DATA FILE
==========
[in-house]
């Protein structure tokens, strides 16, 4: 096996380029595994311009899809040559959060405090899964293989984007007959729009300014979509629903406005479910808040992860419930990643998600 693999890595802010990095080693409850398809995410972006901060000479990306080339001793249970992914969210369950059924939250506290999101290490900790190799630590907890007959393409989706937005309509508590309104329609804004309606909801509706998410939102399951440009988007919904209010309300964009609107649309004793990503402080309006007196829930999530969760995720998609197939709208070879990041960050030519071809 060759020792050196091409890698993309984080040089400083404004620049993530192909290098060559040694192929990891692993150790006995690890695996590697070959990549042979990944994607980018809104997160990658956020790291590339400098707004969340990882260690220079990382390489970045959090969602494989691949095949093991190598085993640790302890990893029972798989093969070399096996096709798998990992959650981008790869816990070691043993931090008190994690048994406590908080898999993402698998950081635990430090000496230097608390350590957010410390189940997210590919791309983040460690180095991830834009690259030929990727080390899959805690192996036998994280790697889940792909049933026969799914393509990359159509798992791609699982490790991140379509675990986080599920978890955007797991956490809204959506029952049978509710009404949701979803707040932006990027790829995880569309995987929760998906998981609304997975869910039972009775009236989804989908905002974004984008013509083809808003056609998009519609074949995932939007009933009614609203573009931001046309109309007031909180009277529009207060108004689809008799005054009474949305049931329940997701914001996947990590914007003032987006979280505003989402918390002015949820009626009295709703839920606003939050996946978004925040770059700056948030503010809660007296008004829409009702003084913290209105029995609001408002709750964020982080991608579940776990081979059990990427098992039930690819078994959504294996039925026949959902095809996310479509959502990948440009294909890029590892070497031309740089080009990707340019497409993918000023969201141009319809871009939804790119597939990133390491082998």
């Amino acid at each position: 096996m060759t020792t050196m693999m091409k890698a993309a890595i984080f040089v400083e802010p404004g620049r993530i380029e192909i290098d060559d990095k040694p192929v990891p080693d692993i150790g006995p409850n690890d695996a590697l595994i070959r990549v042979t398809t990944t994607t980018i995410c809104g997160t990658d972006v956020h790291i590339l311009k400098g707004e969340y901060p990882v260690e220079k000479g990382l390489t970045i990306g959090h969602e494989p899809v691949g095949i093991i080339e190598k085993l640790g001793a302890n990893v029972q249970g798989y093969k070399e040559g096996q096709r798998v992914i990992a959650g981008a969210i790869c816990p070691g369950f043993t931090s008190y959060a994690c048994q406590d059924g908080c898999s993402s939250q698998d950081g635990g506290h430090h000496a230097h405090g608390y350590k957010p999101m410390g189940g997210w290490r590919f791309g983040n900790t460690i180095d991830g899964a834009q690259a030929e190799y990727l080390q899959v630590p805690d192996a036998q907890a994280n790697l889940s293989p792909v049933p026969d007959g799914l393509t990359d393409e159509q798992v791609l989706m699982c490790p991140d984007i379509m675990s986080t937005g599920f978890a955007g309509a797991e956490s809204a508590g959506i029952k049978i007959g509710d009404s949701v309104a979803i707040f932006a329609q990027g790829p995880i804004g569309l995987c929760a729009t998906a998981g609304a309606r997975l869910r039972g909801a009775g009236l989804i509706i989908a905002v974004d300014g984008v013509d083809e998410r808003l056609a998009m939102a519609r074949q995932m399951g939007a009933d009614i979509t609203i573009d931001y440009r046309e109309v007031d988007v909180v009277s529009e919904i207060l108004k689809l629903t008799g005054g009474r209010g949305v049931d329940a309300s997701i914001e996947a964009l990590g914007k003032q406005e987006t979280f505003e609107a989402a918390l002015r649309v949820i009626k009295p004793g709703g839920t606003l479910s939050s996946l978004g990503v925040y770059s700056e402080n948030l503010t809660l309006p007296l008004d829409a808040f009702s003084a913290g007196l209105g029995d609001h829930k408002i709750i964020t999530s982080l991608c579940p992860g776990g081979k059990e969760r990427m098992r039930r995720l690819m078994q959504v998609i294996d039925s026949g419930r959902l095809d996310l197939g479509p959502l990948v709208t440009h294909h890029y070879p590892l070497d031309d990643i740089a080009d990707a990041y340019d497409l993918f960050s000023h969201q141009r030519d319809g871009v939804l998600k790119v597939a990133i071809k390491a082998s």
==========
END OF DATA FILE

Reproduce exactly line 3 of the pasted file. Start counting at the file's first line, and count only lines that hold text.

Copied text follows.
């Amino acid at each position: 096996m060759t020792t050196m693999m091409k890698a993309a890595i984080f040089v400083e802010p404004g620049r993530i380029e192909i290098d060559d990095k040694p192929v990891p080693d692993i150790g006995p409850n690890d695996a590697l595994i070959r990549v042979t398809t990944t994607t980018i995410c809104g997160t990658d972006v956020h790291i590339l311009k400098g707004e969340y901060p990882v260690e220079k000479g990382l390489t970045i990306g959090h969602e494989p899809v691949g095949i093991i080339e190598k085993l640790g001793a302890n990893v029972q249970g798989y093969k070399e040559g096996q096709r798998v992914i990992a959650g981008a969210i790869c816990p070691g369950f043993t931090s008190y959060a994690c048994q406590d059924g908080c898999s993402s939250q698998d950081g635990g506290h430090h000496a230097h405090g608390y350590k957010p999101m410390g189940g997210w290490r590919f791309g983040n900790t460690i180095d991830g899964a834009q690259a030929e190799y990727l080390q899959v630590p805690d192996a036998q907890a994280n790697l889940s293989p792909v049933p026969d007959g799914l393509t990359d393409e159509q798992v791609l989706m699982c490790p991140d984007i379509m675990s986080t937005g599920f978890a955007g309509a797991e956490s809204a508590g959506i029952k049978i007959g509710d009404s949701v309104a979803i707040f932006a329609q990027g790829p995880i804004g569309l995987c929760a729009t998906a998981g609304a309606r997975l869910r039972g909801a009775g009236l989804i509706i989908a905002v974004d300014g984008v013509d083809e998410r808003l056609a998009m939102a519609r074949q995932m399951g939007a009933d009614i979509t609203i573009d931001y440009r046309e109309v007031d988007v909180v009277s529009e919904i207060l108004k689809l629903t008799g005054g009474r209010g949305v049931d329940a309300s997701i914001e996947a964009l990590g914007k003032q406005e987006t979280f505003e609107a989402a918390l002015r649309v949820i009626k009295p004793g709703g839920t606003l479910s939050s996946l978004g990503v925040y770059s700056e402080n948030l503010t809660l309006p007296l008004d829409a808040f009702s003084a913290g007196l209105g029995d609001h829930k408002i709750i964020t999530s982080l991608c579940p992860g776990g081979k059990e969760r990427m098992r039930r995720l690819m078994q959504v998609i294996d039925s026949g419930r959902l095809d996310l197939g479509p959502l990948v709208t440009h294909h890029y070879p590892l070497d031309d990643i740089a080009d990707a990041y340019d497409l993918f960050s000023h969201q141009r030519d319809g871009v939804l998600k790119v597939a990133i071809k390491a082998s």